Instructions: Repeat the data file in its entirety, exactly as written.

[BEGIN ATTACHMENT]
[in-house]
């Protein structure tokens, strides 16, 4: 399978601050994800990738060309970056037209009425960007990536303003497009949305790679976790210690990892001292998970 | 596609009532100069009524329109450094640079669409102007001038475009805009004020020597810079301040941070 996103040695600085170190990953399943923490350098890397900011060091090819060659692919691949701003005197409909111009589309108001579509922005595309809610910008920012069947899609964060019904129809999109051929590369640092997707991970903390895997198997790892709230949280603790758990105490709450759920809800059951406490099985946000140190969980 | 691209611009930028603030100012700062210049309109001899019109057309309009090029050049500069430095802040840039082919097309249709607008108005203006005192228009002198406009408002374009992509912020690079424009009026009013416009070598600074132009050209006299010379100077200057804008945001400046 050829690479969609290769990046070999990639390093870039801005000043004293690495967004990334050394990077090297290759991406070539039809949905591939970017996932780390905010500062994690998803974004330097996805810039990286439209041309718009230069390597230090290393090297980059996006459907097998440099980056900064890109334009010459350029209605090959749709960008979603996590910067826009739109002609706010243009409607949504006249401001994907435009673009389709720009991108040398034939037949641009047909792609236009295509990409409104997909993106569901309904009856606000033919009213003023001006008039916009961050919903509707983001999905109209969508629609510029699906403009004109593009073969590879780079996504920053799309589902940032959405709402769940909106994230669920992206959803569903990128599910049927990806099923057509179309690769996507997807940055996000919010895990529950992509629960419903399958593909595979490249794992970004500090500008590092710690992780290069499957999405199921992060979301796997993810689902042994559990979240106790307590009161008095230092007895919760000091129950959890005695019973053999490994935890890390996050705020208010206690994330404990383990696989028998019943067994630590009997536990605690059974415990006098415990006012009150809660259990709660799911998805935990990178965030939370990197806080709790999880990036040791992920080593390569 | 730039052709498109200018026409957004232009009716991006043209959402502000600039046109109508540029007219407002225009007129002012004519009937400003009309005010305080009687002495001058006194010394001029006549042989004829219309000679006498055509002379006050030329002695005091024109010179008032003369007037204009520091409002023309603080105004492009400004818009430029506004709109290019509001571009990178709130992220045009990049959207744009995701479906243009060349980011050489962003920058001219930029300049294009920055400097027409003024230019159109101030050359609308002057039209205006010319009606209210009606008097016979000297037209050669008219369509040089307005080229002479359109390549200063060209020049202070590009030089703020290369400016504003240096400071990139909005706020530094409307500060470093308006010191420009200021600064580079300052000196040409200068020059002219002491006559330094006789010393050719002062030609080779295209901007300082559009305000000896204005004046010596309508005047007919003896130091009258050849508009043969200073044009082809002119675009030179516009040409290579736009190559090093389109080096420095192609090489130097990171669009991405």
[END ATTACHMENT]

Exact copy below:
[in-house]
């Protein structure tokens, strides 16, 4: 399978601050994800990738060309970056037209009425960007990536303003497009949305790679976790210690990892001292998970 | 596609009532100069009524329109450094640079669409102007001038475009805009004020020597810079301040941070 996103040695600085170190990953399943923490350098890397900011060091090819060659692919691949701003005197409909111009589309108001579509922005595309809610910008920012069947899609964060019904129809999109051929590369640092997707991970903390895997198997790892709230949280603790758990105490709450759920809800059951406490099985946000140190969980 | 691209611009930028603030100012700062210049309109001899019109057309309009090029050049500069430095802040840039082919097309249709607008108005203006005192228009002198406009408002374009992509912020690079424009009026009013416009070598600074132009050209006299010379100077200057804008945001400046 050829690479969609290769990046070999990639390093870039801005000043004293690495967004990334050394990077090297290759991406070539039809949905591939970017996932780390905010500062994690998803974004330097996805810039990286439209041309718009230069390597230090290393090297980059996006459907097998440099980056900064890109334009010459350029209605090959749709960008979603996590910067826009739109002609706010243009409607949504006249401001994907435009673009389709720009991108040398034939037949641009047909792609236009295509990409409104997909993106569901309904009856606000033919009213003023001006008039916009961050919903509707983001999905109209969508629609510029699906403009004109593009073969590879780079996504920053799309589902940032959405709402769940909106994230669920992206959803569903990128599910049927990806099923057509179309690769996507997807940055996000919010895990529950992509629960419903399958593909595979490249794992970004500090500008590092710690992780290069499957999405199921992060979301796997993810689902042994559990979240106790307590009161008095230092007895919760000091129950959890005695019973053999490994935890890390996050705020208010206690994330404990383990696989028998019943067994630590009997536990605690059974415990006098415990006012009150809660259990709660799911998805935990990178965030939370990197806080709790999880990036040791992920080593390569 | 730039052709498109200018026409957004232009009716991006043209959402502000600039046109109508540029007219407002225009007129002012004519009937400003009309005010305080009687002495001058006194010394001029006549042989004829219309000679006498055509002379006050030329002695005091024109010179008032003369007037204009520091409002023309603080105004492009400004818009430029506004709109290019509001571009990178709130992220045009990049959207744009995701479906243009060349980011050489962003920058001219930029300049294009920055400097027409003024230019159109101030050359609308002057039209205006010319009606209210009606008097016979000297037209050669008219369509040089307005080229002479359109390549200063060209020049202070590009030089703020290369400016504003240096400071990139909005706020530094409307500060470093308006010191420009200021600064580079300052000196040409200068020059002219002491006559330094006789010393050719002062030609080779295209901007300082559009305000000896204005004046010596309508005047007919003896130091009258050849508009043969200073044009082809002119675009030179516009040409290579736009190559090093389109080096420095192609090489130097990171669009991405």